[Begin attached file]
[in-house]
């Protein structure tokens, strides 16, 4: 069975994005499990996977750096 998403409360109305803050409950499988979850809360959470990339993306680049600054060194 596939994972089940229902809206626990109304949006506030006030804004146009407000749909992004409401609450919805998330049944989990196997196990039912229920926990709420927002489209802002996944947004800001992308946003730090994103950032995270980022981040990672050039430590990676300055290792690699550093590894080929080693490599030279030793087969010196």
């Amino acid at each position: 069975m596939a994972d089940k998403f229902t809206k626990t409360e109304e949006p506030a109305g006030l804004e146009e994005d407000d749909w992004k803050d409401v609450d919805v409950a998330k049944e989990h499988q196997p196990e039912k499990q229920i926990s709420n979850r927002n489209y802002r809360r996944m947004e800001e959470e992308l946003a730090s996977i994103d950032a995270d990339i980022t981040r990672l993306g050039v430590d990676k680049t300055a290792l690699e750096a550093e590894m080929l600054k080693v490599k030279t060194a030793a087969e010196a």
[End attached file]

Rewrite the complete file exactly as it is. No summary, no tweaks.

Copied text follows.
[in-house]
């Protein structure tokens, strides 16, 4: 069975994005499990996977750096 998403409360109305803050409950499988979850809360959470990339993306680049600054060194 596939994972089940229902809206626990109304949006506030006030804004146009407000749909992004409401609450919805998330049944989990196997196990039912229920926990709420927002489209802002996944947004800001992308946003730090994103950032995270980022981040990672050039430590990676300055290792690699550093590894080929080693490599030279030793087969010196």
């Amino acid at each position: 069975m596939a994972d089940k998403f229902t809206k626990t409360e109304e949006p506030a109305g006030l804004e146009e994005d407000d749909w992004k803050d409401v609450d919805v409950a998330k049944e989990h499988q196997p196990e039912k499990q229920i926990s709420n979850r927002n489209y802002r809360r996944m947004e800001e959470e992308l946003a730090s996977i994103d950032a995270d990339i980022t981040r990672l993306g050039v430590d990676k680049t300055a290792l690699e750096a550093e590894m080929l600054k080693v490599k030279t060194a030793a087969e010196a």